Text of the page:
Prior to the nation-state paradigm becoming a norm for international relations, the ebb and flow of empires defined international relations and the extent of frontiers. The concept of a fixed national border and the state had not evolved yet. China, India and Tibet were no different. Following the collapse of imperial Tibet in the ninth century, the chaos of competing Mongol, Chinese, and British empires created overlapping notions of frontiers and allegiances of the people therein. How did this play out on the Asian scene with the end of western imperialism and colonialism in the mid-twentieth century? How did third world unity against imperialism and colonialism evolve in reality? What caused the famine in Tibet during this time period?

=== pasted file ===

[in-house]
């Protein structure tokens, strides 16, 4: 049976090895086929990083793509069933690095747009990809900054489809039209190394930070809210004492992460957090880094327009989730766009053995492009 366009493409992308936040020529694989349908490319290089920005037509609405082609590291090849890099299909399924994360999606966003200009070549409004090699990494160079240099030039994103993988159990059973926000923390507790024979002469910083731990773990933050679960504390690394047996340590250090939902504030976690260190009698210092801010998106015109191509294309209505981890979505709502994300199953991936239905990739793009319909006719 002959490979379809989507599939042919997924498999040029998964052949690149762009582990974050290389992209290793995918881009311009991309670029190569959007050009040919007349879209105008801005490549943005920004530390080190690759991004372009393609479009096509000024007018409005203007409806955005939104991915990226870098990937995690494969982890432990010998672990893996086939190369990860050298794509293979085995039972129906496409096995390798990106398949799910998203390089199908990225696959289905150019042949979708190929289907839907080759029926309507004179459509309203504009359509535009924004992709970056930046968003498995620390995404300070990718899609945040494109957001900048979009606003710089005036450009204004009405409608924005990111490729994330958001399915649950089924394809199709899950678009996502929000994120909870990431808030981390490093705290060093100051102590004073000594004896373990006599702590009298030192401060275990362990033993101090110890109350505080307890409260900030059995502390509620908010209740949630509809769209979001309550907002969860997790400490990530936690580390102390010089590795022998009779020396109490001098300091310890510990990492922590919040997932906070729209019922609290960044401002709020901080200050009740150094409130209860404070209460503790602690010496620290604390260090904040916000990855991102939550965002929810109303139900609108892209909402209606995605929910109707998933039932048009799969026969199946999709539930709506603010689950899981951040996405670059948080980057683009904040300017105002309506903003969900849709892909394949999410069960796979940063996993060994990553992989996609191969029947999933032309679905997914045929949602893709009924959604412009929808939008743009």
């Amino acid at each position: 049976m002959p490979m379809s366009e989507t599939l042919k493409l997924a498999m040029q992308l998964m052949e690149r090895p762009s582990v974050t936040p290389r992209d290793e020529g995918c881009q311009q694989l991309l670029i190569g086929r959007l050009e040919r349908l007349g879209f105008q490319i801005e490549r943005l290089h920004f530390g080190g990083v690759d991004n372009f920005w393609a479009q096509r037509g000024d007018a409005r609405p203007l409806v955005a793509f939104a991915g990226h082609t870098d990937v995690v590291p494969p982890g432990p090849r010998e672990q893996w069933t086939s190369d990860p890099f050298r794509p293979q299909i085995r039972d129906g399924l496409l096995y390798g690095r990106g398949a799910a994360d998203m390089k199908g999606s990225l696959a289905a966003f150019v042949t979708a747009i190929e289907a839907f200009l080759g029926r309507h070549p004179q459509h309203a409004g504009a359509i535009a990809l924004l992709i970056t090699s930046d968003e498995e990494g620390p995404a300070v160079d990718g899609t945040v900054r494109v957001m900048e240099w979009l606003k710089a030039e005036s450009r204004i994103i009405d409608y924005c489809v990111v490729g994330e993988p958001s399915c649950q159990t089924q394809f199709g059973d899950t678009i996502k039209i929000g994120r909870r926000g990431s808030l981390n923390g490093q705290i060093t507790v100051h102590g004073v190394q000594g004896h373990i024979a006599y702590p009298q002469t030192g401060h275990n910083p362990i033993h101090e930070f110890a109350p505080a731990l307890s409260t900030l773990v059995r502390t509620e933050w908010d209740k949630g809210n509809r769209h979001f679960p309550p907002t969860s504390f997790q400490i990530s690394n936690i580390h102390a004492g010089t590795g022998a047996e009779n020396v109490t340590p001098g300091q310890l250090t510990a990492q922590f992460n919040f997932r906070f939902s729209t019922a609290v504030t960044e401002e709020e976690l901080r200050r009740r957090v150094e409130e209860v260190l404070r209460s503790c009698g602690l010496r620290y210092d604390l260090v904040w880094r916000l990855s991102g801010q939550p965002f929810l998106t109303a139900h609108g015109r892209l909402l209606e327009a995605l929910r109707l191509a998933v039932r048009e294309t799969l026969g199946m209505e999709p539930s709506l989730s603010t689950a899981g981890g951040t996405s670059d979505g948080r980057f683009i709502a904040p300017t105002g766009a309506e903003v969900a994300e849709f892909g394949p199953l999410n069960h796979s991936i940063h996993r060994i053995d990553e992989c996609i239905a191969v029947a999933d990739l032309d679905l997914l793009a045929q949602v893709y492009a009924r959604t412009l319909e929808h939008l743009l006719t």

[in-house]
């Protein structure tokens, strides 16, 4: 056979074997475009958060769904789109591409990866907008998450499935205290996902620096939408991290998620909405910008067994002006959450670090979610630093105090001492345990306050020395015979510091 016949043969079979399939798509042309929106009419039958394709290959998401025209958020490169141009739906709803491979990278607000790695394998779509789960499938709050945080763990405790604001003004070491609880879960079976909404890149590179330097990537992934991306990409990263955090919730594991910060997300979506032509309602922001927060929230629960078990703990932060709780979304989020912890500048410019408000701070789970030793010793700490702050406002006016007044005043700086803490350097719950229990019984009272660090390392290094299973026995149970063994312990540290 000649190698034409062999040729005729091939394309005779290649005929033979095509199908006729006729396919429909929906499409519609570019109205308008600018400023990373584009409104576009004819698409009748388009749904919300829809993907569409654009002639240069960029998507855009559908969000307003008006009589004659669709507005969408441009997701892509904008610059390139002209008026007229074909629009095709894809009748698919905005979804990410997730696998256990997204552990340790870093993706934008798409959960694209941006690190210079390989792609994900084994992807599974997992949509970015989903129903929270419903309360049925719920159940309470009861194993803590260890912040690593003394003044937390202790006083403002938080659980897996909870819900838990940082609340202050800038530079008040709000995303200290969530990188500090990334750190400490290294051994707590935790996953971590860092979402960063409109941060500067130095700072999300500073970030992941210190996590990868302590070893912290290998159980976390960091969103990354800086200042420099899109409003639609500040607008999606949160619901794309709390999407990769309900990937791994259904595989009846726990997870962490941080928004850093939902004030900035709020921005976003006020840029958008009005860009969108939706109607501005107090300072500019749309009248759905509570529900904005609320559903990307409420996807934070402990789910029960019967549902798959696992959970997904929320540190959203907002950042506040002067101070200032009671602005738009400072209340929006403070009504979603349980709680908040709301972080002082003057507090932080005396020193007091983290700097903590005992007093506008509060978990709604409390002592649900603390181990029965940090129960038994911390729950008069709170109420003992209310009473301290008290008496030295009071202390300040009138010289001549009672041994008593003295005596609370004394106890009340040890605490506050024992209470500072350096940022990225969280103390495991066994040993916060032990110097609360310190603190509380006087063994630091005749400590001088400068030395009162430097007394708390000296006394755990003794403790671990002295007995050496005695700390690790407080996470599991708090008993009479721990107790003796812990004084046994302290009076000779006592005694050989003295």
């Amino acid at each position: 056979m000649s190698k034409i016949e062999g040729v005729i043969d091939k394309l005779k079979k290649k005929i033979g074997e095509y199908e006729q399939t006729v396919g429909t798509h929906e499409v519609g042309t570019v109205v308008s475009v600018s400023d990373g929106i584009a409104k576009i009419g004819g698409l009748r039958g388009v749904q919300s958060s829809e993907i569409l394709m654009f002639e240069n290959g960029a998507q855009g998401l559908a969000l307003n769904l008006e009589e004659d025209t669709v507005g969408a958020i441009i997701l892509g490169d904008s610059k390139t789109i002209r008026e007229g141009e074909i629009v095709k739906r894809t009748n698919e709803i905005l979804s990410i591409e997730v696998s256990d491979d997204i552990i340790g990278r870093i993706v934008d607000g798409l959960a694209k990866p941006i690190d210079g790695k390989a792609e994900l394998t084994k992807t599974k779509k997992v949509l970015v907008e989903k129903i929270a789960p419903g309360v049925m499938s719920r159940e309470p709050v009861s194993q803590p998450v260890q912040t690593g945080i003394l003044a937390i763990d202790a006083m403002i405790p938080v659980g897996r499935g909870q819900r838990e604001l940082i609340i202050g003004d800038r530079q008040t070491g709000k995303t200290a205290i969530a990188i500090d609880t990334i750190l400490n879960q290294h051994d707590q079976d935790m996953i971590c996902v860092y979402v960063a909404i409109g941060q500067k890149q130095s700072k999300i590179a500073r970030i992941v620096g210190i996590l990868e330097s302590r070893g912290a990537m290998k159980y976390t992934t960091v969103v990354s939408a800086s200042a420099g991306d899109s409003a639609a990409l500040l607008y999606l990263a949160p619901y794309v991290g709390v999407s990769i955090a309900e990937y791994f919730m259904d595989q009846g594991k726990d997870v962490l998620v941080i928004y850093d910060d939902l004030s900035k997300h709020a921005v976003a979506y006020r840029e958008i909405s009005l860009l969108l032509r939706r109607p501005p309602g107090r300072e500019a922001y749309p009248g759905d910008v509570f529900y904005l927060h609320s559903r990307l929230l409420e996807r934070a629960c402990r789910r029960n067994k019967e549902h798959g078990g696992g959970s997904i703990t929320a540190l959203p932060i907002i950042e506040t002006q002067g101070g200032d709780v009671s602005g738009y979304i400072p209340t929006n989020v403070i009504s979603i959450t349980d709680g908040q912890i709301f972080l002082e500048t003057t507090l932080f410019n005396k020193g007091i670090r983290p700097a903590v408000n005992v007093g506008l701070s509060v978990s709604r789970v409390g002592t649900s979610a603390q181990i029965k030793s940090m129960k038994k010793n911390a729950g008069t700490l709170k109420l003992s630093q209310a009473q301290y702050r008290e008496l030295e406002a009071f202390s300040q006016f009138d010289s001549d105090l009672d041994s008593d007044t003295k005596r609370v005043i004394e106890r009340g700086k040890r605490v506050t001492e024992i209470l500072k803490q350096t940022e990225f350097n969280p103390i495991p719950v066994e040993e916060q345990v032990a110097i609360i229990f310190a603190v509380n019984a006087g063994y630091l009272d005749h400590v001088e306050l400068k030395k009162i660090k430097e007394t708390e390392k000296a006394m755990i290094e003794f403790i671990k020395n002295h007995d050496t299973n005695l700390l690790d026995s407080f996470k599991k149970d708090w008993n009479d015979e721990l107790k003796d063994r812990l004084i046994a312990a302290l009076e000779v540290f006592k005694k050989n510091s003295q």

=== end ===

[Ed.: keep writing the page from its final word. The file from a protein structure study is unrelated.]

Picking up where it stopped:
Sulmaan Wasif Khan, a professor at Tufts University, takes mid-twentieth century as the starting point to unravel the genesis of China’s modern foreign relations towards the world and South Asia in particular. He argues that the newly established People’s Republic of China’s (PRC) vision of third world unity and its then germinating policy towards South Asia was derailed by its weakness as a state in its borderlands. In consolidating its vast far west frontiers, China transitioned from empire-lite to empire-heavy. In contrast to Henry Kissinger’s description of China “less as a conventional nation-state than a natural phenomenon,” academicians like Khan and Carole McGranahan, a professor at the University of Colorado, describe China as an empire rather than Kissinger’s “a natural phenomenon.” In recognizing the high degree of autonomy in the peripheries of Chinese empire prior to the mid-twentieth century, Khan employs the term empire-lite for China’s peripheral governance. In the face of revolt in Tibet, Maoist China transitioned from the centuries old traditional model with a heavier control regime from Beijing towards an empire-heavy model.[Source]